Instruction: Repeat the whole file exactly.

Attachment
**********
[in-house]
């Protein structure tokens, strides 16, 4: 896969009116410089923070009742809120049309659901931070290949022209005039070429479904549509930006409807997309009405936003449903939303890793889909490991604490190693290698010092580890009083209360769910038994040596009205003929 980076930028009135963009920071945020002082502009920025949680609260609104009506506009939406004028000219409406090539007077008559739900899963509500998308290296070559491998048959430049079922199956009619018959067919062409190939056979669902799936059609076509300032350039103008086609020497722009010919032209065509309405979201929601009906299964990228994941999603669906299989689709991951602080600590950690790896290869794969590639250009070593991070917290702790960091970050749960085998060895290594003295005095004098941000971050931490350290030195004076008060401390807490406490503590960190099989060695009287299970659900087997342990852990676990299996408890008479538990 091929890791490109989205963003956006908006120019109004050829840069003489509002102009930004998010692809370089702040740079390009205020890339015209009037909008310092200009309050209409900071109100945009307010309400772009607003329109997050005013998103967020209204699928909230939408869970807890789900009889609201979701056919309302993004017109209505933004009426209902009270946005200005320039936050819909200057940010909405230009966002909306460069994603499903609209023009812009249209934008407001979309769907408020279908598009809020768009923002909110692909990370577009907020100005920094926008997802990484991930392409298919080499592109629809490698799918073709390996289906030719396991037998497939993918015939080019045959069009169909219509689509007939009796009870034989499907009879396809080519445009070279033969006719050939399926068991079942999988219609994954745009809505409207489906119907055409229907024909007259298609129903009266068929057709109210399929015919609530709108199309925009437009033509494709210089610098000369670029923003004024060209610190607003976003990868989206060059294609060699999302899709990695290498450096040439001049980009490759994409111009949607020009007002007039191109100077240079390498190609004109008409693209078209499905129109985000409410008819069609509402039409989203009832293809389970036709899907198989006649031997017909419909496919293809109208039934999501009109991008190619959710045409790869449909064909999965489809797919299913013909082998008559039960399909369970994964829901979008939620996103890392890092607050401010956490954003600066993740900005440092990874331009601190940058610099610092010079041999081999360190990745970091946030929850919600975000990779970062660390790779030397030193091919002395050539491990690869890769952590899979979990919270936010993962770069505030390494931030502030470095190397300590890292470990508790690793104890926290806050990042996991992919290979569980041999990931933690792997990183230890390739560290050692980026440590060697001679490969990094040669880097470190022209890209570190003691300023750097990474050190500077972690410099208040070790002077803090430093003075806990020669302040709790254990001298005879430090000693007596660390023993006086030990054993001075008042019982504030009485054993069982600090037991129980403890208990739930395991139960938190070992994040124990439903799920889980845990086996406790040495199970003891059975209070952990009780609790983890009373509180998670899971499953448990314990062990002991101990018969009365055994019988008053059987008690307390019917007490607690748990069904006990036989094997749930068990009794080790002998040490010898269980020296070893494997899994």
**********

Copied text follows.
[in-house]
């Protein structure tokens, strides 16, 4: 896969009116410089923070009742809120049309659901931070290949022209005039070429479904549509930006409807997309009405936003449903939303890793889909490991604490190693290698010092580890009083209360769910038994040596009205003929 980076930028009135963009920071945020002082502009920025949680609260609104009506506009939406004028000219409406090539007077008559739900899963509500998308290296070559491998048959430049079922199956009619018959067919062409190939056979669902799936059609076509300032350039103008086609020497722009010919032209065509309405979201929601009906299964990228994941999603669906299989689709991951602080600590950690790896290869794969590639250009070593991070917290702790960091970050749960085998060895290594003295005095004098941000971050931490350290030195004076008060401390807490406490503590960190099989060695009287299970659900087997342990852990676990299996408890008479538990 091929890791490109989205963003956006908006120019109004050829840069003489509002102009930004998010692809370089702040740079390009205020890339015209009037909008310092200009309050209409900071109100945009307010309400772009607003329109997050005013998103967020209204699928909230939408869970807890789900009889609201979701056919309302993004017109209505933004009426209902009270946005200005320039936050819909200057940010909405230009966002909306460069994603499903609209023009812009249209934008407001979309769907408020279908598009809020768009923002909110692909990370577009907020100005920094926008997802990484991930392409298919080499592109629809490698799918073709390996289906030719396991037998497939993918015939080019045959069009169909219509689509007939009796009870034989499907009879396809080519445009070279033969006719050939399926068991079942999988219609994954745009809505409207489906119907055409229907024909007259298609129903009266068929057709109210399929015919609530709108199309925009437009033509494709210089610098000369670029923003004024060209610190607003976003990868989206060059294609060699999302899709990695290498450096040439001049980009490759994409111009949607020009007002007039191109100077240079390498190609004109008409693209078209499905129109985000409410008819069609509402039409989203009832293809389970036709899907198989006649031997017909419909496919293809109208039934999501009109991008190619959710045409790869449909064909999965489809797919299913013909082998008559039960399909369970994964829901979008939620996103890392890092607050401010956490954003600066993740900005440092990874331009601190940058610099610092010079041999081999360190990745970091946030929850919600975000990779970062660390790779030397030193091919002395050539491990690869890769952590899979979990919270936010993962770069505030390494931030502030470095190397300590890292470990508790690793104890926290806050990042996991992919290979569980041999990931933690792997990183230890390739560290050692980026440590060697001679490969990094040669880097470190022209890209570190003691300023750097990474050190500077972690410099208040070790002077803090430093003075806990020669302040709790254990001298005879430090000693007596660390023993006086030990054993001075008042019982504030009485054993069982600090037991129980403890208990739930395991139960938190070992994040124990439903799920889980845990086996406790040495199970003891059975209070952990009780609790983890009373509180998670899971499953448990314990062990002991101990018969009365055994019988008053059987008690307390019917007490607690748990069904006990036989094997749930068990009794080790002998040490010898269980020296070893494997899994």